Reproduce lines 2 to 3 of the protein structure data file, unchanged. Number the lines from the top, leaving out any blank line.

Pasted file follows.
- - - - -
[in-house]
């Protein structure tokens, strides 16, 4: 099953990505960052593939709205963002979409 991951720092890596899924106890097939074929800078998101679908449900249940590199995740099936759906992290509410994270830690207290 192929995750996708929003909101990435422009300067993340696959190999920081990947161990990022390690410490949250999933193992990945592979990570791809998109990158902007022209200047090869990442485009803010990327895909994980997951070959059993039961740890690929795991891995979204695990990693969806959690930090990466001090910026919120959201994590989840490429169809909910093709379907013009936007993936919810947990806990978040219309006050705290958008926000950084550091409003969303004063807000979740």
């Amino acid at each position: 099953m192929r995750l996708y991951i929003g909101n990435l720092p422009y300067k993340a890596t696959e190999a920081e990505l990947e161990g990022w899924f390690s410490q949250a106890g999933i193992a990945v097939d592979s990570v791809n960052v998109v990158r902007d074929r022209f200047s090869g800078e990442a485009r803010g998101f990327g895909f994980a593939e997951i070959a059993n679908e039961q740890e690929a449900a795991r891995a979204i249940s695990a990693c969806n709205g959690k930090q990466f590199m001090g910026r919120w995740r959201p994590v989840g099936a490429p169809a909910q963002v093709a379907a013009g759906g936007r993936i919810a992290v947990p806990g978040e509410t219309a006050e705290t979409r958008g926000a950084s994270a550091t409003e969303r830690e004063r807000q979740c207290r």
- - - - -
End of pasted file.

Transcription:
């Protein structure tokens, strides 16, 4: 099953990505960052593939709205963002979409 991951720092890596899924106890097939074929800078998101679908449900249940590199995740099936759906992290509410994270830690207290 192929995750996708929003909101990435422009300067993340696959190999920081990947161990990022390690410490949250999933193992990945592979990570791809998109990158902007022209200047090869990442485009803010990327895909994980997951070959059993039961740890690929795991891995979204695990990693969806959690930090990466001090910026919120959201994590989840490429169809909910093709379907013009936007993936919810947990806990978040219309006050705290958008926000950084550091409003969303004063807000979740």
């Amino acid at each position: 099953m192929r995750l996708y991951i929003g909101n990435l720092p422009y300067k993340a890596t696959e190999a920081e990505l990947e161990g990022w899924f390690s410490q949250a106890g999933i193992a990945v097939d592979s990570v791809n960052v998109v990158r902007d074929r022209f200047s090869g800078e990442a485009r803010g998101f990327g895909f994980a593939e997951i070959a059993n679908e039961q740890e690929a449900a795991r891995a979204i249940s695990a990693c969806n709205g959690k930090q990466f590199m001090g910026r919120w995740r959201p994590v989840g099936a490429p169809a909910q963002v093709a379907a013009g759906g936007r993936i919810a992290v947990p806990g978040e509410t219309a006050e705290t979409r958008g926000a950084s994270a550091t409003e969303r830690e004063r807000q979740c207290r």